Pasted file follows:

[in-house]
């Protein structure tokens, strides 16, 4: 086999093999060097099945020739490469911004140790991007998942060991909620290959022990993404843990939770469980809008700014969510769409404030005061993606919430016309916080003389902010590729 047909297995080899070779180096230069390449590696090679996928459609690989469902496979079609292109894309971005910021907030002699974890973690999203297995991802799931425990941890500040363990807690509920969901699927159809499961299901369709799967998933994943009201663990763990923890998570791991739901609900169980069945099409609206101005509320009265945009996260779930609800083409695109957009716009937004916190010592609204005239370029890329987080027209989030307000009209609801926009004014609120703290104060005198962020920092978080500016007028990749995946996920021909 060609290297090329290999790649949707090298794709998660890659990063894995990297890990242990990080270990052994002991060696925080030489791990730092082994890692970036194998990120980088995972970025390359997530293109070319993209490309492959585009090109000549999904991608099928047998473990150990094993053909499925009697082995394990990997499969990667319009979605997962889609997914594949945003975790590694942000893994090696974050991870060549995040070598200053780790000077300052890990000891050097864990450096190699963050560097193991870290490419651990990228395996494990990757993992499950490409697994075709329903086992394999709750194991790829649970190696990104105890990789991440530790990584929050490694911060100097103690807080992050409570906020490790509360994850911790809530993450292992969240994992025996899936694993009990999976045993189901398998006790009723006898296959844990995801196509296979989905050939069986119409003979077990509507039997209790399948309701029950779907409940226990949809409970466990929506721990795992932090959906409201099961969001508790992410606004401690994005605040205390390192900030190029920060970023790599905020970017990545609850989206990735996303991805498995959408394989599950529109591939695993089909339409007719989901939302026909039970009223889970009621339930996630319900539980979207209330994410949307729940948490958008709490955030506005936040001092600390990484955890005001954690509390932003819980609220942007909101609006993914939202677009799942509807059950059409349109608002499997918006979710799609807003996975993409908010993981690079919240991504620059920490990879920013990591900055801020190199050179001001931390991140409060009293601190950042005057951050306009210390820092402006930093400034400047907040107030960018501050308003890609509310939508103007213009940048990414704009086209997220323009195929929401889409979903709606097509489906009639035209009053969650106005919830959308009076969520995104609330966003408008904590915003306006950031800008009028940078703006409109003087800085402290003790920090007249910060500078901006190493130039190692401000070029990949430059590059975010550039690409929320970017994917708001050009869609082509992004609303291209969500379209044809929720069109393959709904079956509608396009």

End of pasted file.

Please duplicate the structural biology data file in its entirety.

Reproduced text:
[in-house]
């Protein structure tokens, strides 16, 4: 086999093999060097099945020739490469911004140790991007998942060991909620290959022990993404843990939770469980809008700014969510769409404030005061993606919430016309916080003389902010590729 047909297995080899070779180096230069390449590696090679996928459609690989469902496979079609292109894309971005910021907030002699974890973690999203297995991802799931425990941890500040363990807690509920969901699927159809499961299901369709799967998933994943009201663990763990923890998570791991739901609900169980069945099409609206101005509320009265945009996260779930609800083409695109957009716009937004916190010592609204005239370029890329987080027209989030307000009209609801926009004014609120703290104060005198962020920092978080500016007028990749995946996920021909 060609290297090329290999790649949707090298794709998660890659990063894995990297890990242990990080270990052994002991060696925080030489791990730092082994890692970036194998990120980088995972970025390359997530293109070319993209490309492959585009090109000549999904991608099928047998473990150990094993053909499925009697082995394990990997499969990667319009979605997962889609997914594949945003975790590694942000893994090696974050991870060549995040070598200053780790000077300052890990000891050097864990450096190699963050560097193991870290490419651990990228395996494990990757993992499950490409697994075709329903086992394999709750194991790829649970190696990104105890990789991440530790990584929050490694911060100097103690807080992050409570906020490790509360994850911790809530993450292992969240994992025996899936694993009990999976045993189901398998006790009723006898296959844990995801196509296979989905050939069986119409003979077990509507039997209790399948309701029950779907409940226990949809409970466990929506721990795992932090959906409201099961969001508790992410606004401690994005605040205390390192900030190029920060970023790599905020970017990545609850989206990735996303991805498995959408394989599950529109591939695993089909339409007719989901939302026909039970009223889970009621339930996630319900539980979207209330994410949307729940948490958008709490955030506005936040001092600390990484955890005001954690509390932003819980609220942007909101609006993914939202677009799942509807059950059409349109608002499997918006979710799609807003996975993409908010993981690079919240991504620059920490990879920013990591900055801020190199050179001001931390991140409060009293601190950042005057951050306009210390820092402006930093400034400047907040107030960018501050308003890609509310939508103007213009940048990414704009086209997220323009195929929401889409979903709606097509489906009639035209009053969650106005919830959308009076969520995104609330966003408008904590915003306006950031800008009028940078703006409109003087800085402290003790920090007249910060500078901006190493130039190692401000070029990949430059590059975010550039690409929320970017994917708001050009869609082509992004609303291209969500379209044809929720069109393959709904079956509608396009």